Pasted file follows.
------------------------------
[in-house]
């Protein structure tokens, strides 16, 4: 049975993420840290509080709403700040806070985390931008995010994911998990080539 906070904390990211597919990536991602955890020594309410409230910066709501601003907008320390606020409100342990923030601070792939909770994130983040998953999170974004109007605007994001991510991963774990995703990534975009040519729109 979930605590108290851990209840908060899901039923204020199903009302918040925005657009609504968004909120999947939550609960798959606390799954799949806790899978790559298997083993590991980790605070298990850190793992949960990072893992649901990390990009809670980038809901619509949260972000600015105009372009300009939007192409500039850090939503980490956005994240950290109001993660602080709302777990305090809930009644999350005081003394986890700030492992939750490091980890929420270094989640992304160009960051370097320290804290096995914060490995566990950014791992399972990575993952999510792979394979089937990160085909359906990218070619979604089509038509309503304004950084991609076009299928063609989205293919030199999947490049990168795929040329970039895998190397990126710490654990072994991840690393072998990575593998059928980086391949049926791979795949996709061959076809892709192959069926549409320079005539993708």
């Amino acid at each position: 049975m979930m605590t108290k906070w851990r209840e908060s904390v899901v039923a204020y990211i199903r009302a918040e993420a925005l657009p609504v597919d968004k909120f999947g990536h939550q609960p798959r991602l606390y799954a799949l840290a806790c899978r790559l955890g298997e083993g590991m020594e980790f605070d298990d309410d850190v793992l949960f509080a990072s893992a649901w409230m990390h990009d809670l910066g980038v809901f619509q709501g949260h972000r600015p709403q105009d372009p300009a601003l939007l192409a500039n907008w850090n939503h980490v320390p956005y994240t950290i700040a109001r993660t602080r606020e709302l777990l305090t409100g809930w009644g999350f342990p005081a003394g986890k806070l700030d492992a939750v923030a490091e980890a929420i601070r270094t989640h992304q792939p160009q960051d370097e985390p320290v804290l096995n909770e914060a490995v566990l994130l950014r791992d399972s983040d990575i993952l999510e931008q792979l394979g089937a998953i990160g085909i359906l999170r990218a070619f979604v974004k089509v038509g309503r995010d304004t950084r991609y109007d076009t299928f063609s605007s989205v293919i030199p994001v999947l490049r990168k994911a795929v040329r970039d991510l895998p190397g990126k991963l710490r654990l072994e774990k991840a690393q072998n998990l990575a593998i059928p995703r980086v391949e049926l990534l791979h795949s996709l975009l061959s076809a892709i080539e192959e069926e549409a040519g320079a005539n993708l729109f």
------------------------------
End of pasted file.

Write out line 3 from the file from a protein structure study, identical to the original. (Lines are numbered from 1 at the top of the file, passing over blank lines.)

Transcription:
């Amino acid at each position: 049975m979930m605590t108290k906070w851990r209840e908060s904390v899901v039923a204020y990211i199903r009302a918040e993420a925005l657009p609504v597919d968004k909120f999947g990536h939550q609960p798959r991602l606390y799954a799949l840290a806790c899978r790559l955890g298997e083993g590991m020594e980790f605070d298990d309410d850190v793992l949960f509080a990072s893992a649901w409230m990390h990009d809670l910066g980038v809901f619509q709501g949260h972000r600015p709403q105009d372009p300009a601003l939007l192409a500039n907008w850090n939503h980490v320390p956005y994240t950290i700040a109001r993660t602080r606020e709302l777990l305090t409100g809930w009644g999350f342990p005081a003394g986890k806070l700030d492992a939750v923030a490091e980890a929420i601070r270094t989640h992304q792939p160009q960051d370097e985390p320290v804290l096995n909770e914060a490995v566990l994130l950014r791992d399972s983040d990575i993952l999510e931008q792979l394979g089937a998953i990160g085909i359906l999170r990218a070619f979604v974004k089509v038509g309503r995010d304004t950084r991609y109007d076009t299928f063609s605007s989205v293919i030199p994001v999947l490049r990168k994911a795929v040329r970039d991510l895998p190397g990126k991963l710490r654990l072994e774990k991840a690393q072998n998990l990575a593998i059928p995703r980086v391949e049926l990534l791979h795949s996709l975009l061959s076809a892709i080539e192959e069926e549409a040519g320079a005539n993708l729109f």